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Ice storm a warmup for snow

Up to 6 inches are expected in Oklahoma, the hardest hit by freezing rain that left 55 dead in nine states.

January 18, 2007|Miguel Bustillo and Lianne Hart | Times Staff Writers

MCALESTER, OKLA. — Five days after a brutal ice storm battered this country town, it still looks like it is under the control of a comic book frost villain.

Half the streets are shrouded in darkness because of downed power lines frozen solid as steel. Gnarled oak trees lay shattered along slick roads after crumpling under the weight of so much frozen rain. Gas stations are crammed with desperate people buying food and fuel for generators. Shelters are full of families waiting to go home.

"I didn't think rain could get this bad," said Jamie Bradford, 28, Wednesday evening as she stood outside her icicle-crusted home, which was lighted only by a small lantern. Her 8-year-old son Trevor stood next to her, holding his Rottweiler puppy, Rocky. "It's really hit us hard. We had people fighting in the store over the last pack of cigarettes."

The frozen tableaux in McAlester, pop. 18,000, were among the most dramatic of the powerful ice storm that crippled Oklahoma and Texas and parts of the Midwest this week, closing schools and roads and causing at least 55 deaths in nine states.

Oklahoma was the hardest hit, suffering at least 24 storm-related deaths since Friday. The majority, 15, died in automobile accidents, according to the Oklahoma medical examiner's office. Seven people died of possible hypothermia. One man died when he slipped and hit his head as he was knocking ice off an airplane at Altus Air Force Base, 150 miles southwest of Oklahoma City.

"The thing we're concerned about is those folks without power," said Kevin Rowland, an investigator with the state medical examiner's office. "With so many people without power, there's probably more [dead] to be found."

Some 77,781 customers still had no electricity Wednesday, according to the Oklahoma Corporation Commission, a state regulatory agency. That included about 10,000 in McAlester, where Oklahoma Gov. Brad Henry stopped Wednesday to see the damage. Henry had also planned a trip to Oklahoma's northeast corner, but he canceled, saying that traveling there was still too treacherous.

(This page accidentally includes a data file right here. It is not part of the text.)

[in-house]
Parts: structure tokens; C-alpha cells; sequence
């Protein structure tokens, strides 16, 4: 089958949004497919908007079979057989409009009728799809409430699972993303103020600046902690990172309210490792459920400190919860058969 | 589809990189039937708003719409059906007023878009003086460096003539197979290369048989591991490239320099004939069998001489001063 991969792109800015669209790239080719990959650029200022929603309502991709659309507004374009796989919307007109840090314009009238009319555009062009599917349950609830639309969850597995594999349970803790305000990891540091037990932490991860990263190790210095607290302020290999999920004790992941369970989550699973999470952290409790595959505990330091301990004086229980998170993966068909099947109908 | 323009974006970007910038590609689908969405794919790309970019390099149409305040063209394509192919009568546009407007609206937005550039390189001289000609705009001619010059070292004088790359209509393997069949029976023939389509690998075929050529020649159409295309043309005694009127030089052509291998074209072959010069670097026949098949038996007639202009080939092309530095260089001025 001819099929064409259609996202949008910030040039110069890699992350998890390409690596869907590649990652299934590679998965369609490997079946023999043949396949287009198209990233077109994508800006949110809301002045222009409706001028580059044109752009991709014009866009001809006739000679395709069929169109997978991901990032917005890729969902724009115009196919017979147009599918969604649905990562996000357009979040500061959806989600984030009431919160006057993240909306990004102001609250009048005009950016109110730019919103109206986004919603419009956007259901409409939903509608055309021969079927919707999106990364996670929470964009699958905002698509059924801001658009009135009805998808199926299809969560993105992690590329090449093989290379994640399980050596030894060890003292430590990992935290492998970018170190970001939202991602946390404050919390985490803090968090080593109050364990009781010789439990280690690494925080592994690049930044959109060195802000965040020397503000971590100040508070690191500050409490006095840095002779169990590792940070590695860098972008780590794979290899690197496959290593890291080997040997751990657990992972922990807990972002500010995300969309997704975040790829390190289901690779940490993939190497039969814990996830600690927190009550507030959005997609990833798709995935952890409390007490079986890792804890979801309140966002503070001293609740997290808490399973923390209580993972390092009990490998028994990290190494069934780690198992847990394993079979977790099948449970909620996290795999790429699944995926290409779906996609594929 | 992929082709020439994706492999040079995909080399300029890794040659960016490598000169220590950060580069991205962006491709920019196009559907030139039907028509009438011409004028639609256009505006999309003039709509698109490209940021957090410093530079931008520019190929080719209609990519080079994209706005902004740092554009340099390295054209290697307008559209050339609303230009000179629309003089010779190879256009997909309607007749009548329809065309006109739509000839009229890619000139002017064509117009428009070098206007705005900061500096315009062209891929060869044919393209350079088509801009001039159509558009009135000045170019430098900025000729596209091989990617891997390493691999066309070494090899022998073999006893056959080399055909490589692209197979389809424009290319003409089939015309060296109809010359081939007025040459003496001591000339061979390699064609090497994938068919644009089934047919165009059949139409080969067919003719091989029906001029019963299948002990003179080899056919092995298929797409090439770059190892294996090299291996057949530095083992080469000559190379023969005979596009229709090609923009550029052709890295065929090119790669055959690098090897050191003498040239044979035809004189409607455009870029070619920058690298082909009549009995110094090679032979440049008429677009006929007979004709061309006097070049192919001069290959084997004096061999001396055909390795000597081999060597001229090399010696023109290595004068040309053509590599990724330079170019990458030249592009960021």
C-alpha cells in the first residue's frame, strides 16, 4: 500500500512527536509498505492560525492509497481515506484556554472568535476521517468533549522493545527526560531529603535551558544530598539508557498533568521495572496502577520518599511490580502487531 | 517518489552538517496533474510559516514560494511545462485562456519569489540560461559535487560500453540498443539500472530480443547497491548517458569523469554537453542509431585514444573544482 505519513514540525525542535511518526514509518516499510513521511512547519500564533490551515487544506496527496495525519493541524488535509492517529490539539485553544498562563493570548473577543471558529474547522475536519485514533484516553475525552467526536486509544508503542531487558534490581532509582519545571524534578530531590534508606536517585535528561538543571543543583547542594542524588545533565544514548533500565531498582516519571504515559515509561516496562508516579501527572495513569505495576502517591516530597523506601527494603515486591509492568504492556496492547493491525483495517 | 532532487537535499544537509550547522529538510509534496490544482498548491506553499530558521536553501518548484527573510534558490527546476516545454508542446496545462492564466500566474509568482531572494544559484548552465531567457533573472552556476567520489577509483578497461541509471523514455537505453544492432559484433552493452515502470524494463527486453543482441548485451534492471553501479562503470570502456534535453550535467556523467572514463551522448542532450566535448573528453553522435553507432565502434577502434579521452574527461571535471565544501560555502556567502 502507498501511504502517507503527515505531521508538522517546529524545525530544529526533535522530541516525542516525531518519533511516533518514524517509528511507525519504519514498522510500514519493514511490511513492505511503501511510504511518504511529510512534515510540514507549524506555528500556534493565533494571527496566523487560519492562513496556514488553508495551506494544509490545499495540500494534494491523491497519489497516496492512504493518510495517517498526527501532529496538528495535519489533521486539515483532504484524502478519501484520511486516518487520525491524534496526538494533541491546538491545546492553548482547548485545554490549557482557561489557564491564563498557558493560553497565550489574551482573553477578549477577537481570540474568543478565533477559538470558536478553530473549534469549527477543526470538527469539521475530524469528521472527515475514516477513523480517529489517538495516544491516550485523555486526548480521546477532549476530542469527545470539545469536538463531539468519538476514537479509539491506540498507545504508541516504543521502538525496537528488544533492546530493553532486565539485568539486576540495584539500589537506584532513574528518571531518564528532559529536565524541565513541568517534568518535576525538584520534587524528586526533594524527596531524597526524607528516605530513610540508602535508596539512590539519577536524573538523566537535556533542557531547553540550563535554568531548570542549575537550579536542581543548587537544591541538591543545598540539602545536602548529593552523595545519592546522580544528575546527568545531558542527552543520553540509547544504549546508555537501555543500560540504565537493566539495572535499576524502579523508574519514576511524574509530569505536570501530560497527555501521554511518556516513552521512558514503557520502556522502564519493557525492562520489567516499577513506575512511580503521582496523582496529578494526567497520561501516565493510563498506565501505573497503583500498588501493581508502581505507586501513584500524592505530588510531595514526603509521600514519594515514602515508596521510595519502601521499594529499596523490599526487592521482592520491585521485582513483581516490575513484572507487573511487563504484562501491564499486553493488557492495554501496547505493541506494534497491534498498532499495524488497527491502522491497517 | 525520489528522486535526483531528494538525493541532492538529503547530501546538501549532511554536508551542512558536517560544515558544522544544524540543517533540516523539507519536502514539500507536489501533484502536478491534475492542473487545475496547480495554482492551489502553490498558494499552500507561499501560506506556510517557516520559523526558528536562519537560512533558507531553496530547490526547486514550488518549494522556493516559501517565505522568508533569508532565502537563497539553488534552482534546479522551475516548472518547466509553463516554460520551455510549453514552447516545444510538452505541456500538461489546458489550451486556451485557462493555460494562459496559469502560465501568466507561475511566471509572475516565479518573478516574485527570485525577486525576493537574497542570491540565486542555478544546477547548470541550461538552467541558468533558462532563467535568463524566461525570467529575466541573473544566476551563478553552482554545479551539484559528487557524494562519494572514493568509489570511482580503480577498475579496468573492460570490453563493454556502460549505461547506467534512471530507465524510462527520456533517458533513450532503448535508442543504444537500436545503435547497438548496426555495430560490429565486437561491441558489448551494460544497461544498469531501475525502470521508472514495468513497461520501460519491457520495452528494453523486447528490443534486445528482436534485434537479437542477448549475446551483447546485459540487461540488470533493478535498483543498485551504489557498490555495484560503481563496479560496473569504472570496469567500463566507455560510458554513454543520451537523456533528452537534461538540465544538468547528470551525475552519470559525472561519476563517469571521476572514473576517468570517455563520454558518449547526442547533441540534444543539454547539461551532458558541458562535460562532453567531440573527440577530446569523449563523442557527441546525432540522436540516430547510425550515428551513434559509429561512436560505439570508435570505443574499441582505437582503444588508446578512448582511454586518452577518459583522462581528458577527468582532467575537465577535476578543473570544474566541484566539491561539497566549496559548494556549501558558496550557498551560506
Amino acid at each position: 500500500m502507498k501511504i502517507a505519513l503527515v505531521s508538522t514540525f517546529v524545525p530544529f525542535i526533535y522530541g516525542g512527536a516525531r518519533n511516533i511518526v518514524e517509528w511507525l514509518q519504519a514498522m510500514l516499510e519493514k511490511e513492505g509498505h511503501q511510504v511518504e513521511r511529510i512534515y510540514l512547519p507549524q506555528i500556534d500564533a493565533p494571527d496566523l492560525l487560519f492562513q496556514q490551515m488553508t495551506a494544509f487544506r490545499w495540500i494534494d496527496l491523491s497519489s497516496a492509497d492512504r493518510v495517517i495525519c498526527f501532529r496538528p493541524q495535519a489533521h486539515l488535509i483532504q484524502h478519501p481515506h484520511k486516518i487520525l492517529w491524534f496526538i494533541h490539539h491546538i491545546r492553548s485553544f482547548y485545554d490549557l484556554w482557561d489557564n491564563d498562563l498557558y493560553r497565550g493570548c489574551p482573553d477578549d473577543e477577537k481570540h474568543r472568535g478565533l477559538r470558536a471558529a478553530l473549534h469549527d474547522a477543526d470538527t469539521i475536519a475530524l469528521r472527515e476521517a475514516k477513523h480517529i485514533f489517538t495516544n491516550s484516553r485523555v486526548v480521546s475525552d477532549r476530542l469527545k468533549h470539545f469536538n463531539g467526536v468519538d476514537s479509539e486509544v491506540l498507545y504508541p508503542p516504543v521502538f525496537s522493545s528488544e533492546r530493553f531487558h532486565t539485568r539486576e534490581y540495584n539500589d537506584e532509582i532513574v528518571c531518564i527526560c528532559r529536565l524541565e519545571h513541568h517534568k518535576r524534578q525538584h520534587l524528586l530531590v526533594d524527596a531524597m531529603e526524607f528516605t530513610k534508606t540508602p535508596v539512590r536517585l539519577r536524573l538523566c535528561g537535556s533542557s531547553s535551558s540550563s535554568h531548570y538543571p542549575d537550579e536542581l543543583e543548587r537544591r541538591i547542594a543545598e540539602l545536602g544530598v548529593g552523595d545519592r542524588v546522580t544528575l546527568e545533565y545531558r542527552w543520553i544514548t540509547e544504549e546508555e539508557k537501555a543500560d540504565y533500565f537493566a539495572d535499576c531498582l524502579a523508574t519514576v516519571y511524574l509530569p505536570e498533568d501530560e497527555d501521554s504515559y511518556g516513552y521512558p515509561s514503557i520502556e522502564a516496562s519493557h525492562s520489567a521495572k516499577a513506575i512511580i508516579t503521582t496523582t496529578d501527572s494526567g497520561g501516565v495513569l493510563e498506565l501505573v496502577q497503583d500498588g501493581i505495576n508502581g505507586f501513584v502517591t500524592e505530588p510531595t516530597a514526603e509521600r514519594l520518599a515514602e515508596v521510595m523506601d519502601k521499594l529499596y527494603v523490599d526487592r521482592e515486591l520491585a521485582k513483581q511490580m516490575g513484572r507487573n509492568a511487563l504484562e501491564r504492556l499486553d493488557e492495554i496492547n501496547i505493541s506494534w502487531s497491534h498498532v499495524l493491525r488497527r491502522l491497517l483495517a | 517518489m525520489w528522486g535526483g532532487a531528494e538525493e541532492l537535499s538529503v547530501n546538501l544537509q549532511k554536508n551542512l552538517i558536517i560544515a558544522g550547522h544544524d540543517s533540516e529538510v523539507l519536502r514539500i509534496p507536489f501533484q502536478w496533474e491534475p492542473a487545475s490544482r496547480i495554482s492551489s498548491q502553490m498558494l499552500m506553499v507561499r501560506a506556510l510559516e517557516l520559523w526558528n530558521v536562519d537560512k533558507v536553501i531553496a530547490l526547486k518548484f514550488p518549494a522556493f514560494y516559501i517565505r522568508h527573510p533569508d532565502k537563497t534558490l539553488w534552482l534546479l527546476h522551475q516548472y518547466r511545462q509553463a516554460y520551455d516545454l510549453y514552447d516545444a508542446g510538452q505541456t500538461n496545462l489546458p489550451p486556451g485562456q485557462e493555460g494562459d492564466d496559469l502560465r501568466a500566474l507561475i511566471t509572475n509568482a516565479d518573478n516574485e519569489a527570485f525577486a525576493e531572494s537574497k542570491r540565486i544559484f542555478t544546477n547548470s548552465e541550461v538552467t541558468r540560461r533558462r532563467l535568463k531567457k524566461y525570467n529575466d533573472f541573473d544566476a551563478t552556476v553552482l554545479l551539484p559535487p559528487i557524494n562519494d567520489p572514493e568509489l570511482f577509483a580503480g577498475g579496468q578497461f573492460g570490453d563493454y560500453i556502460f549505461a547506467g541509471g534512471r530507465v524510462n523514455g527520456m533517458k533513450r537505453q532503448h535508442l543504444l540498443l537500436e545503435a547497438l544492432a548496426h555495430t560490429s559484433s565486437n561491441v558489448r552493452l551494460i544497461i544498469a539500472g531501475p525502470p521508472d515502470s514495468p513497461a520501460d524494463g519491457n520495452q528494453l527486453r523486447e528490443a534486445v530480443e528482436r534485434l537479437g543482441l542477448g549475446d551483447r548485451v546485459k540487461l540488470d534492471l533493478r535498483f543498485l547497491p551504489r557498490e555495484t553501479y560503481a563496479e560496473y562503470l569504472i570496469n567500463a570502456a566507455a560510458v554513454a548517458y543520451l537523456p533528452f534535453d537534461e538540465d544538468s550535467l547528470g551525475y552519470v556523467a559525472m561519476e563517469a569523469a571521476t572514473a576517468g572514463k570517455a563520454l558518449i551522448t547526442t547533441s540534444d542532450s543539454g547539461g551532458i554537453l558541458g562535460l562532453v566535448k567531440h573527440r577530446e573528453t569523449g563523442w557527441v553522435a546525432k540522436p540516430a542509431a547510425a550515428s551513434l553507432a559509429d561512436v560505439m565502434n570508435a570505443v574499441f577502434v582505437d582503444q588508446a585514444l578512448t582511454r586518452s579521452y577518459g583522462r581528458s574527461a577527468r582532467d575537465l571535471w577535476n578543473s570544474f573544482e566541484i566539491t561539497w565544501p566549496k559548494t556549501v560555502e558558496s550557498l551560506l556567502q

"Utility crews are working around the clock" to repair downed power lines, one of the biggest obstacles to restoring normalcy, said Henry's press secretary, Phil Bacharach. "The longer the power is out, with the temperatures being what they are and snow predicted for this weekend, it's certainly a critical issue for a number of Oklahomans, certainly the elderly and their children."

The weekend weather forecast calls for 4 to 6 inches of snow in Oklahoma, adding to a light blanket that the Tulsa area received Wednesday. Temperatures are expected to stay below freezing until the middle of next week.

"We're not going to get much melting before that, so it's going to make things worse when the snow comes through," said National Weather Service meteorologist Ray Sondag.

The story is similar in Missouri and Texas, where freezing rain covered roads as far south as San Antonio, and where the weekend forecast calls for continued icy conditions.

In Missouri, 128,000 people are still without power, according to the state's emergency management agency. In some areas, officials warned that power outages may last seven to 10 more days. Eighty-five shelters were open throughout the state, serving 3,600 people.

The storm contributed to at least nine deaths in Missouri. Seven were traffic-related and two were blamed on carbon monoxide exposure. Late Monday night, President Bush declared parts of Missouri disaster areas; he made a similar designation in Oklahoma.

Snow, ice and freezing rain also paralyzed much of Texas. Hundreds of flights were delayed or canceled at airports in Dallas, Houston and Austin.

Some schools, businesses and government offices across the state were closed for a second straight day. The Alamo, in downtown San Antonio, was closed because of freezing temperatures and rain. Hood County southwest of Dallas got 3 inches of snow.

In Houston, residents unaccustomed to driving on icy roads were involved in multiple accidents, including a 10-car pileup. A Houston city employee was killed early Wednesday when he was hit by a car and knocked over a guardrail as he and a co-worker tried to help an accident victim. In all, at least six deaths in Texas were attributed to the storms.

In McAlester, 700 utility linemen and 480 tree trimmers arrived to help restore electricity. But the task of cutting through inches of solid ice was a struggle, and many customers remained without power.

They included Jodie Barrack, 44, the owner of a local dance studio, and her ailing 84-year-old mother, Mary, who had lost power to her life support equipment for days before the family found a generator to buy.

"This has been horrible," Barrack, a former San Diego resident, said as she purchased groceries at an EZ Mart that had only recently been restocked with food and gas. "Mom couldn't do her breathing treatments and couldn't get oxygen. And they say it may be weeks before they can turn her power on.

"But we're lucky. Some people have it even worse."


Bustillo reported from McAlester, and Hart from Houston.

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